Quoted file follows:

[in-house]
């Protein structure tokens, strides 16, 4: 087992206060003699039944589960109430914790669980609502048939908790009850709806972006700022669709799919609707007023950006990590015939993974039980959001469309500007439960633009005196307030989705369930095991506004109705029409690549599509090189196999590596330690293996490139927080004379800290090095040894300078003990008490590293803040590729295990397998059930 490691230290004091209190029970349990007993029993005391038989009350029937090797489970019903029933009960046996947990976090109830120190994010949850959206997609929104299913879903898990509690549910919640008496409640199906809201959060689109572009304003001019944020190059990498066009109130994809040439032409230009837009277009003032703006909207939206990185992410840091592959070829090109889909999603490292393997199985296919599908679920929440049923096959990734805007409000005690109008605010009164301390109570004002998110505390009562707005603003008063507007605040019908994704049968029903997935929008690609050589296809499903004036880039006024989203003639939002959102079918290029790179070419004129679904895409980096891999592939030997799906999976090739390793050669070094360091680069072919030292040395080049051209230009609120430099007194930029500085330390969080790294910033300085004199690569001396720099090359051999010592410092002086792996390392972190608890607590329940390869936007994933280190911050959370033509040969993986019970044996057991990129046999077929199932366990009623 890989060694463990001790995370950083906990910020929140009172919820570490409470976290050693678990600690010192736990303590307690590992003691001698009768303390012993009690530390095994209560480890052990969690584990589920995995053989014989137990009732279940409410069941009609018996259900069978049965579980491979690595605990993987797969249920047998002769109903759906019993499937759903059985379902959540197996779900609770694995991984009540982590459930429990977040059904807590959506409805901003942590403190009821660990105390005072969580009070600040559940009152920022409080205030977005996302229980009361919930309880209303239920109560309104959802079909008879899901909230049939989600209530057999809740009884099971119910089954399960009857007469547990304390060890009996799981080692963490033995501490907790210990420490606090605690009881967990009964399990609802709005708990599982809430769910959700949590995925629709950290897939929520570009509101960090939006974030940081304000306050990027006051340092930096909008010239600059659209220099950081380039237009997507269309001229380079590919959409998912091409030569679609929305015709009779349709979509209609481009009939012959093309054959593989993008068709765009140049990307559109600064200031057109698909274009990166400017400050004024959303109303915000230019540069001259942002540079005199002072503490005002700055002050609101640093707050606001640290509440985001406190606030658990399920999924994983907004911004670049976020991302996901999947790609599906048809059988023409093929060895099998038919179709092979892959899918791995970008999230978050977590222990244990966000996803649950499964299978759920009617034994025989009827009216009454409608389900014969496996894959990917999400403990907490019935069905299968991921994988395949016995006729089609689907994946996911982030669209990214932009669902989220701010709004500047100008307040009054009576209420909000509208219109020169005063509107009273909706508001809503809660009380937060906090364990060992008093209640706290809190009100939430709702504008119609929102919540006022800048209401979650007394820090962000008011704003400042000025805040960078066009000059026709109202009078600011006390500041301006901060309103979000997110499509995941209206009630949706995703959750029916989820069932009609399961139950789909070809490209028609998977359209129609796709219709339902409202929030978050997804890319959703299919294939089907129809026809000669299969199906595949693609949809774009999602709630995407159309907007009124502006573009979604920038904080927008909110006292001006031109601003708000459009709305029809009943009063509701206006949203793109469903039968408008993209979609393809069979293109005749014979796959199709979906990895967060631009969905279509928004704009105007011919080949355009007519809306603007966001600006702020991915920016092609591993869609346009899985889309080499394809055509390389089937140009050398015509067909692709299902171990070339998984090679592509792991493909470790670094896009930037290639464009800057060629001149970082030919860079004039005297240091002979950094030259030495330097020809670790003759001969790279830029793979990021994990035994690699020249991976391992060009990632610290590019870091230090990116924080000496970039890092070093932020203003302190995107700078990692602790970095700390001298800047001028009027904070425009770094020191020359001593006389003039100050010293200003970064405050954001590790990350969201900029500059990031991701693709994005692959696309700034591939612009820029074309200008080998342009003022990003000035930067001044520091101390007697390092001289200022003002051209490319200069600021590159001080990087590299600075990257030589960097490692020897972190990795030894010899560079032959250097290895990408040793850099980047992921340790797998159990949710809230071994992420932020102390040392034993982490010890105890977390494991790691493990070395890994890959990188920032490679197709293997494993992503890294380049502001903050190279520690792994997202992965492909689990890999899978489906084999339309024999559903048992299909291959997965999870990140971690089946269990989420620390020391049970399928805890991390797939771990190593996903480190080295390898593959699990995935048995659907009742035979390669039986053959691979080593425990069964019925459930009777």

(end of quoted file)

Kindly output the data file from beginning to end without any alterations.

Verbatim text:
[in-house]
């Protein structure tokens, strides 16, 4: 087992206060003699039944589960109430914790669980609502048939908790009850709806972006700022669709799919609707007023950006990590015939993974039980959001469309500007439960633009005196307030989705369930095991506004109705029409690549599509090189196999590596330690293996490139927080004379800290090095040894300078003990008490590293803040590729295990397998059930 490691230290004091209190029970349990007993029993005391038989009350029937090797489970019903029933009960046996947990976090109830120190994010949850959206997609929104299913879903898990509690549910919640008496409640199906809201959060689109572009304003001019944020190059990498066009109130994809040439032409230009837009277009003032703006909207939206990185992410840091592959070829090109889909999603490292393997199985296919599908679920929440049923096959990734805007409000005690109008605010009164301390109570004002998110505390009562707005603003008063507007605040019908994704049968029903997935929008690609050589296809499903004036880039006024989203003639939002959102079918290029790179070419004129679904895409980096891999592939030997799906999976090739390793050669070094360091680069072919030292040395080049051209230009609120430099007194930029500085330390969080790294910033300085004199690569001396720099090359051999010592410092002086792996390392972190608890607590329940390869936007994933280190911050959370033509040969993986019970044996057991990129046999077929199932366990009623 890989060694463990001790995370950083906990910020929140009172919820570490409470976290050693678990600690010192736990303590307690590992003691001698009768303390012993009690530390095994209560480890052990969690584990589920995995053989014989137990009732279940409410069941009609018996259900069978049965579980491979690595605990993987797969249920047998002769109903759906019993499937759903059985379902959540197996779900609770694995991984009540982590459930429990977040059904807590959506409805901003942590403190009821660990105390005072969580009070600040559940009152920022409080205030977005996302229980009361919930309880209303239920109560309104959802079909008879899901909230049939989600209530057999809740009884099971119910089954399960009857007469547990304390060890009996799981080692963490033995501490907790210990420490606090605690009881967990009964399990609802709005708990599982809430769910959700949590995925629709950290897939929520570009509101960090939006974030940081304000306050990027006051340092930096909008010239600059659209220099950081380039237009997507269309001229380079590919959409998912091409030569679609929305015709009779349709979509209609481009009939012959093309054959593989993008068709765009140049990307559109600064200031057109698909274009990166400017400050004024959303109303915000230019540069001259942002540079005199002072503490005002700055002050609101640093707050606001640290509440985001406190606030658990399920999924994983907004911004670049976020991302996901999947790609599906048809059988023409093929060895099998038919179709092979892959899918791995970008999230978050977590222990244990966000996803649950499964299978759920009617034994025989009827009216009454409608389900014969496996894959990917999400403990907490019935069905299968991921994988395949016995006729089609689907994946996911982030669209990214932009669902989220701010709004500047100008307040009054009576209420909000509208219109020169005063509107009273909706508001809503809660009380937060906090364990060992008093209640706290809190009100939430709702504008119609929102919540006022800048209401979650007394820090962000008011704003400042000025805040960078066009000059026709109202009078600011006390500041301006901060309103979000997110499509995941209206009630949706995703959750029916989820069932009609399961139950789909070809490209028609998977359209129609796709219709339902409202929030978050997804890319959703299919294939089907129809026809000669299969199906595949693609949809774009999602709630995407159309907007009124502006573009979604920038904080927008909110006292001006031109601003708000459009709305029809009943009063509701206006949203793109469903039968408008993209979609393809069979293109005749014979796959199709979906990895967060631009969905279509928004704009105007011919080949355009007519809306603007966001600006702020991915920016092609591993869609346009899985889309080499394809055509390389089937140009050398015509067909692709299902171990070339998984090679592509792991493909470790670094896009930037290639464009800057060629001149970082030919860079004039005297240091002979950094030259030495330097020809670790003759001969790279830029793979990021994990035994690699020249991976391992060009990632610290590019870091230090990116924080000496970039890092070093932020203003302190995107700078990692602790970095700390001298800047001028009027904070425009770094020191020359001593006389003039100050010293200003970064405050954001590790990350969201900029500059990031991701693709994005692959696309700034591939612009820029074309200008080998342009003022990003000035930067001044520091101390007697390092001289200022003002051209490319200069600021590159001080990087590299600075990257030589960097490692020897972190990795030894010899560079032959250097290895990408040793850099980047992921340790797998159990949710809230071994992420932020102390040392034993982490010890105890977390494991790691493990070395890994890959990188920032490679197709293997494993992503890294380049502001903050190279520690792994997202992965492909689990890999899978489906084999339309024999559903048992299909291959997965999870990140971690089946269990989420620390020391049970399928805890991390797939771990190593996903480190080295390898593959699990995935048995659907009742035979390669039986053959691979080593425990069964019925459930009777």